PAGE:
Bclor in Health Management & Systems Development
Thanks for the wonderful comments and insights put forward. It is of paramount importance to enhance, empower and upgrade the skills of our CHWs who tirelessly work in the rural health facilities with their limited knowledge and skills. It is also appreciative to see the great effort and aid from the Australian Government to facilitate maternity up-skilling studies for CHWs in PNG. Some hospitals have executed the plans and utilized the necessary funds for such trainings. Kundiawa General Hospital and Mt Hagen are two typical examples that are currently undergoing this maternity up-skilling program for CHWs from the rural health facilities and hospital as well. This I think is a way forward for all health personal to prioritize maternal child health issues and to further reduce the maternal and neonatal morbidity and mortality.
Midwife (Kundiawa Gen. Hosp)
Interesting arguements. I do qualitative and quantitative research around PNG on sexual health and related. As WHO indicated about CHW, most Church Health Service run facilities in PNG are manned by community health worker serving in very remote parts of PNG. They are doing a great job than government health workers I must honestly say. It is not a complete waste of time. It is needed as general nursing colleges in PNG have limited spacing. Especially for Church Health Services there is good evidence on community health worker’s contributions to maternal child health and HIV.
I do have reservations for village health volunteers. Volunteerisms is not well understood by Papua New Guineans. There is again enough evidence of failing programs and the issue of sustainability in engaging volunteers in PNG. Taking into account the detoriating health system in PNG, it will be overwhelming for health departments at all levels to monitor and coordinate VHV.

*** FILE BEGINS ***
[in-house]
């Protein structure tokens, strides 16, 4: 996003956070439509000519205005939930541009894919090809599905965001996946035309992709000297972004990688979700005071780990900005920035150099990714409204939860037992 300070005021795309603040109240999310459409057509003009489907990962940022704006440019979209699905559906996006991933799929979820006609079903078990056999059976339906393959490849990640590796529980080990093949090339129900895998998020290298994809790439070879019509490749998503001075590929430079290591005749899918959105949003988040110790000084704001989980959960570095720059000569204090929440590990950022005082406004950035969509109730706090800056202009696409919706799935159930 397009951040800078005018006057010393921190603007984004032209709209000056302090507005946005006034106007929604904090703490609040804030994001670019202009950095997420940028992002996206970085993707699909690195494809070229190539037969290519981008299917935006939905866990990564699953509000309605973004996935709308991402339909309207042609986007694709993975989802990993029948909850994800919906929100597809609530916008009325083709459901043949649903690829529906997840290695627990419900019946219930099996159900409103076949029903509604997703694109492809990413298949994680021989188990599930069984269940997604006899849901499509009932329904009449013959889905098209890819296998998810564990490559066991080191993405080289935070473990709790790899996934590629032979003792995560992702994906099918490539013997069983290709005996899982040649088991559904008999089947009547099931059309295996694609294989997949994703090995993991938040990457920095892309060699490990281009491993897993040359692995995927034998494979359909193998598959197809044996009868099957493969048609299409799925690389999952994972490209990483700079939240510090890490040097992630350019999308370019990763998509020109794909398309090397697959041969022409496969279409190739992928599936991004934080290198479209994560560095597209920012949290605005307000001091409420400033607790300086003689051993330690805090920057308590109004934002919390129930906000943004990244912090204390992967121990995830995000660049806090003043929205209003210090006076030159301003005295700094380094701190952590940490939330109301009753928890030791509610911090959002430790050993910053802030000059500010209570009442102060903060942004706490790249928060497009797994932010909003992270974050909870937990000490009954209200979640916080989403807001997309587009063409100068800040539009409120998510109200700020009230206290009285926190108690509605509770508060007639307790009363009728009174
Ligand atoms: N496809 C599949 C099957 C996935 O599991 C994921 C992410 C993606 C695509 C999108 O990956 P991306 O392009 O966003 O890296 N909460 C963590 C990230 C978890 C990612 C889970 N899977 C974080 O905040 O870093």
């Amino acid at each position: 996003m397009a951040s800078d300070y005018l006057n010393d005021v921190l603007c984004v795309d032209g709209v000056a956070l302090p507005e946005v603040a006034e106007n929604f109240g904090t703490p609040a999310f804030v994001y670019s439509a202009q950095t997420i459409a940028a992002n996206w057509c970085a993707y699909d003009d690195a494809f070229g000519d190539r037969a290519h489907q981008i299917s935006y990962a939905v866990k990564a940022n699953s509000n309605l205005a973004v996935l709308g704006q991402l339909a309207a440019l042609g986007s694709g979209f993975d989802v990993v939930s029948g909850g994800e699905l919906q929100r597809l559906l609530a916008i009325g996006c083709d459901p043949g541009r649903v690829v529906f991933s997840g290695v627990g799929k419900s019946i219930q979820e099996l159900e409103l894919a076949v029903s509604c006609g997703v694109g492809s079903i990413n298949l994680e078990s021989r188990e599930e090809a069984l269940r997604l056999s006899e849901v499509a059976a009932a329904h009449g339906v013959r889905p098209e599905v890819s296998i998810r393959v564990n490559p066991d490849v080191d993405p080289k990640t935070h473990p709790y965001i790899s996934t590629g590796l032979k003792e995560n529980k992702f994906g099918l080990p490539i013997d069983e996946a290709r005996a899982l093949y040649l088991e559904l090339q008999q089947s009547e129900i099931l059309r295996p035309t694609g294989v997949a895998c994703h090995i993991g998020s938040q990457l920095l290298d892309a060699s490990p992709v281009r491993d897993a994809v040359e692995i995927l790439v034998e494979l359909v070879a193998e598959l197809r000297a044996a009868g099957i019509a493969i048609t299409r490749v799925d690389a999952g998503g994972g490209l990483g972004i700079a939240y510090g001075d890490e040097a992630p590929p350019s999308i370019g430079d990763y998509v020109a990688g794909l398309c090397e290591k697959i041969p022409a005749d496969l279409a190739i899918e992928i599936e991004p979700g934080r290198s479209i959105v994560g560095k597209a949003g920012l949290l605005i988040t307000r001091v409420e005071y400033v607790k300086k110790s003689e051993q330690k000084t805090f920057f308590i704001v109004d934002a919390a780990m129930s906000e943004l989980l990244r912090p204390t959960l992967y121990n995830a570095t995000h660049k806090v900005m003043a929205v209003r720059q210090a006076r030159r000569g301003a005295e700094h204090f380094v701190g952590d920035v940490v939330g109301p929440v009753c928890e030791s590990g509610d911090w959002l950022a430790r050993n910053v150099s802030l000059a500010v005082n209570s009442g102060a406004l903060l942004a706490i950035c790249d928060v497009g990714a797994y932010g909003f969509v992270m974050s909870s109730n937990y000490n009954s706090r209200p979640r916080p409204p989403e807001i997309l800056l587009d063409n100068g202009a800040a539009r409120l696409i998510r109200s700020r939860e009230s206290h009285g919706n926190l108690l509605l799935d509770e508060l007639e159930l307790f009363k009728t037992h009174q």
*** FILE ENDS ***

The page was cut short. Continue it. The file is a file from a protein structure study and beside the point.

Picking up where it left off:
One way to go about change to meet those millenium goals is to build the capacity of existing health services in PNG. At least this has been working for Church Health Services in terms of staff capacity building, staff motivation, clinical upgrade, strong health management,adequate and timely resource management, quality assurance, M&E etc. There are other incentives that have been working well for maternal and child health programs in some parts of PNG. Eg. funding waiting houses for pre natal and post natal women near remote clinics to improve access. Continue supporting weekly and monthly MCH clinics (foot patrols) and annual foot patrol immunisation campaigns. MCH being intergrated to other health services like HIV, Sexual Health and family health etc to increase education and access.
I’m happy to discuss the models practiced at three highlands provinces of PNG under Catholic Health Services in comparision to government run clinics if you are interested.
Caritas Australia STI Management Program–PNG
I totally agree with marie mondu. The church run institutions in health services are doing well in providing maternal/child health care, immunisation etc.. despite limited funds, however government run health services are failing in providing services to most of the rural population. When funds run dry up they slow down services. Rachy B (PMGH) PNG.
I agree with Marie that church health services are doing their best under difficult conditions to improve the maternal health of this country. The VHV program in PNG I do not see the benefits. PNG is a country that we value our relationships and it is the families that help and people in times of need generally call for assistance and help from their families not VHVs. What we need is to increase CHW training programs, General Nursing, Midwifery programs and Medical School and improve the health system to develop strategies to retain professionals in remote and rural places where the population in need are.
I do are agree that health workers are doing much to save lives at where they are working and engaging. Currently, to be frank grandaunts from nursing schools, CHW training schools and medical schools are not performing competently unlike 10 years ago. Their work performance has gone down the drain. I used to wonder how did they get in to the training schools, as the saying goes “garbage in garbage out”. We already have incompetent health professionals who are suppressing the programs and the health system. There should be through investigation and monitoring of enrolling of new students in health training schools and also every employer should give competency test prior employment. Therefore, I recommend proper screening in both enrolling and employing.